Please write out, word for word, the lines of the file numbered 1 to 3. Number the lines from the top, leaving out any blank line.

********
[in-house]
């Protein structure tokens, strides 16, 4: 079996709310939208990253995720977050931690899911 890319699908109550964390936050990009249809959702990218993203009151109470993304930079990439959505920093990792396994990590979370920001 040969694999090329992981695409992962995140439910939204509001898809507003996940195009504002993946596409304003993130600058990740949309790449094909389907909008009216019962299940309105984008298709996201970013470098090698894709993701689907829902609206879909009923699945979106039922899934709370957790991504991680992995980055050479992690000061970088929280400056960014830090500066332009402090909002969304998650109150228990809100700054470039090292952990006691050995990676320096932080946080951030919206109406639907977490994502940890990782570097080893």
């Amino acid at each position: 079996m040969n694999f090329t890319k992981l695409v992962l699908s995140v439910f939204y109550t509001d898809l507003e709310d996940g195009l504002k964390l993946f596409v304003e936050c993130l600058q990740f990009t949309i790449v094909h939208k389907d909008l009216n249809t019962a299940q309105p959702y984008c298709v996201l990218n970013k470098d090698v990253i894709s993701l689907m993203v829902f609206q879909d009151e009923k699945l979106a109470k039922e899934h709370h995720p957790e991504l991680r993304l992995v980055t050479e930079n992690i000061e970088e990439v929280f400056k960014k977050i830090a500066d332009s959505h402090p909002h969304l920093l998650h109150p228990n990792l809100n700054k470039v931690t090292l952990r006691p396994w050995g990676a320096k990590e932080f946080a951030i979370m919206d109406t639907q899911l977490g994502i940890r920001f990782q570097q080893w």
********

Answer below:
[in-house]
């Protein structure tokens, strides 16, 4: 079996709310939208990253995720977050931690899911 890319699908109550964390936050990009249809959702990218993203009151109470993304930079990439959505920093990792396994990590979370920001 040969694999090329992981695409992962995140439910939204509001898809507003996940195009504002993946596409304003993130600058990740949309790449094909389907909008009216019962299940309105984008298709996201970013470098090698894709993701689907829902609206879909009923699945979106039922899934709370957790991504991680992995980055050479992690000061970088929280400056960014830090500066332009402090909002969304998650109150228990809100700054470039090292952990006691050995990676320096932080946080951030919206109406639907977490994502940890990782570097080893």
């Amino acid at each position: 079996m040969n694999f090329t890319k992981l695409v992962l699908s995140v439910f939204y109550t509001d898809l507003e709310d996940g195009l504002k964390l993946f596409v304003e936050c993130l600058q990740f990009t949309i790449v094909h939208k389907d909008l009216n249809t019962a299940q309105p959702y984008c298709v996201l990218n970013k470098d090698v990253i894709s993701l689907m993203v829902f609206q879909d009151e009923k699945l979106a109470k039922e899934h709370h995720p957790e991504l991680r993304l992995v980055t050479e930079n992690i000061e970088e990439v929280f400056k960014k977050i830090a500066d332009s959505h402090p909002h969304l920093l998650h109150p228990n990792l809100n700054k470039v931690t090292l952990r006691p396994w050995g990676a320096k990590e932080f946080a951030i979370m919206d109406t639907q899911l977490g994502i940890r920001f990782q570097q080893w």